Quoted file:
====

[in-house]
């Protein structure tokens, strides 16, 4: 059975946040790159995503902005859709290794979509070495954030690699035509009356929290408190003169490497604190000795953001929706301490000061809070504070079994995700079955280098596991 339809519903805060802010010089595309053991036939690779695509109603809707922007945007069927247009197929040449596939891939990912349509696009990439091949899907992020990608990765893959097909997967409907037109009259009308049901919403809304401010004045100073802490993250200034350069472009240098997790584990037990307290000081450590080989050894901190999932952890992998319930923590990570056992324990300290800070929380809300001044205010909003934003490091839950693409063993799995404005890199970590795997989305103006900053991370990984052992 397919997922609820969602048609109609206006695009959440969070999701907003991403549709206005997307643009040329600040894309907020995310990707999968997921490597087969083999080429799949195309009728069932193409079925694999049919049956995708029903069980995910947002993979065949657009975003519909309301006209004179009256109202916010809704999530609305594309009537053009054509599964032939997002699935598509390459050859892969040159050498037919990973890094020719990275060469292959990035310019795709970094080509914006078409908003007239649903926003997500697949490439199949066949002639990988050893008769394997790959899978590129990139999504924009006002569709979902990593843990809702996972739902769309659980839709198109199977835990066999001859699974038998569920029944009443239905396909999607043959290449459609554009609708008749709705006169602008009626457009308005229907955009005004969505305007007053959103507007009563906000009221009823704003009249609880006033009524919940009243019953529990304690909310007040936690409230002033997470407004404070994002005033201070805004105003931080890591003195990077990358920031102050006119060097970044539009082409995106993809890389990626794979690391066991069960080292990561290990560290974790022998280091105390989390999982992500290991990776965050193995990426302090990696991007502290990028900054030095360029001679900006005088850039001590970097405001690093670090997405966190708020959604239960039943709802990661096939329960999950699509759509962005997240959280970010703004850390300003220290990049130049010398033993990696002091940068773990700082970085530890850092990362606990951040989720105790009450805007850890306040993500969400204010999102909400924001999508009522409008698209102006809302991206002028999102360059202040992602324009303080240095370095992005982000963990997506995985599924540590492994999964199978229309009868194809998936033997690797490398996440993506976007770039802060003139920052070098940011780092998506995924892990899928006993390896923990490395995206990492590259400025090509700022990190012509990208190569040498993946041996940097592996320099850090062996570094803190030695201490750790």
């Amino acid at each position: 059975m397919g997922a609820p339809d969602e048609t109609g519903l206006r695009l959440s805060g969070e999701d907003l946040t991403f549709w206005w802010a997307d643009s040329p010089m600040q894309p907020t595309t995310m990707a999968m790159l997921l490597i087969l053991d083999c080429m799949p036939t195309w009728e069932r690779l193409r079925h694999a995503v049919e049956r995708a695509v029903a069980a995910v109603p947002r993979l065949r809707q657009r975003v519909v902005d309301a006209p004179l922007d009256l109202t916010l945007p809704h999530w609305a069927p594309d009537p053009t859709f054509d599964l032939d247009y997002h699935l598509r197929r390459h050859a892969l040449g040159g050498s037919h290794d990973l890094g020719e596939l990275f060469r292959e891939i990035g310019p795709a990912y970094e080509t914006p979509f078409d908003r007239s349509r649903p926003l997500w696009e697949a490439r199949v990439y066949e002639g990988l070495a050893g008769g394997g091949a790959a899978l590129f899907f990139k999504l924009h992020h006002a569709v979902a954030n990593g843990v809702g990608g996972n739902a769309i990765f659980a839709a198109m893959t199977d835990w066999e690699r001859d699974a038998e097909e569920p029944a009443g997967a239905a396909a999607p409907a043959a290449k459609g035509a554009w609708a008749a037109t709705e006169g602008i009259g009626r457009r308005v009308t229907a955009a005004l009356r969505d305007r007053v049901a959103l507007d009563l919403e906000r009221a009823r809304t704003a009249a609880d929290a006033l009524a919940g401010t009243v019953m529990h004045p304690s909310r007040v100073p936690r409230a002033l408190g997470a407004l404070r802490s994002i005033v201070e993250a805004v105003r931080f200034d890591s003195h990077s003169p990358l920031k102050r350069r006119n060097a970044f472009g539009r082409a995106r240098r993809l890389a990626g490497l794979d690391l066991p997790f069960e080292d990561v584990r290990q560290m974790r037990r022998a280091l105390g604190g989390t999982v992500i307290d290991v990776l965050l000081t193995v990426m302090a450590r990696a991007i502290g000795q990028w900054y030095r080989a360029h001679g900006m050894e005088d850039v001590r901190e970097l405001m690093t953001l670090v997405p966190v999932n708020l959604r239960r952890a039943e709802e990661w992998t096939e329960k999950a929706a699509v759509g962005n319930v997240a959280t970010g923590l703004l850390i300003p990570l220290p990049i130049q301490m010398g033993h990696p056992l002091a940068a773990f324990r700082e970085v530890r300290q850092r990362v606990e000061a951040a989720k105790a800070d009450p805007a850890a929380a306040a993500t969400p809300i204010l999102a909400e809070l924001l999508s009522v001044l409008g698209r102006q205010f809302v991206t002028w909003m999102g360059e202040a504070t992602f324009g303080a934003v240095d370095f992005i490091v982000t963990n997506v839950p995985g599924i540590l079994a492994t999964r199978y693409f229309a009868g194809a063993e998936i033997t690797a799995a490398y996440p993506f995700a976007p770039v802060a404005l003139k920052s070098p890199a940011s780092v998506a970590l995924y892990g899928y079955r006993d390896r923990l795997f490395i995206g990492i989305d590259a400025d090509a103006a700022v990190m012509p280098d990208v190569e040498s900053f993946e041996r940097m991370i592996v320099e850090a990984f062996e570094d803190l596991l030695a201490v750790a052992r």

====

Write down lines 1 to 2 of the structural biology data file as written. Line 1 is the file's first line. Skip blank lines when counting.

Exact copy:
[in-house]
């Protein structure tokens, strides 16, 4: 059975946040790159995503902005859709290794979509070495954030690699035509009356929290408190003169490497604190000795953001929706301490000061809070504070079994995700079955280098596991 339809519903805060802010010089595309053991036939690779695509109603809707922007945007069927247009197929040449596939891939990912349509696009990439091949899907992020990608990765893959097909997967409907037109009259009308049901919403809304401010004045100073802490993250200034350069472009240098997790584990037990307290000081450590080989050894901190999932952890992998319930923590990570056992324990300290800070929380809300001044205010909003934003490091839950693409063993799995404005890199970590795997989305103006900053991370990984052992 397919997922609820969602048609109609206006695009959440969070999701907003991403549709206005997307643009040329600040894309907020995310990707999968997921490597087969083999080429799949195309009728069932193409079925694999049919049956995708029903069980995910947002993979065949657009975003519909309301006209004179009256109202916010809704999530609305594309009537053009054509599964032939997002699935598509390459050859892969040159050498037919990973890094020719990275060469292959990035310019795709970094080509914006078409908003007239649903926003997500697949490439199949066949002639990988050893008769394997790959899978590129990139999504924009006002569709979902990593843990809702996972739902769309659980839709198109199977835990066999001859699974038998569920029944009443239905396909999607043959290449459609554009609708008749709705006169602008009626457009308005229907955009005004969505305007007053959103507007009563906000009221009823704003009249609880006033009524919940009243019953529990304690909310007040936690409230002033997470407004404070994002005033201070805004105003931080890591003195990077990358920031102050006119060097970044539009082409995106993809890389990626794979690391066991069960080292990561290990560290974790022998280091105390989390999982992500290991990776965050193995990426302090990696991007502290990028900054030095360029001679900006005088850039001590970097405001690093670090997405966190708020959604239960039943709802990661096939329960999950699509759509962005997240959280970010703004850390300003220290990049130049010398033993990696002091940068773990700082970085530890850092990362606990951040989720105790009450805007850890306040993500969400204010999102909400924001999508009522409008698209102006809302991206002028999102360059202040992602324009303080240095370095992005982000963990997506995985599924540590492994999964199978229309009868194809998936033997690797490398996440993506976007770039802060003139920052070098940011780092998506995924892990899928006993390896923990490395995206990492590259400025090509700022990190012509990208190569040498993946041996940097592996320099850090062996570094803190030695201490750790």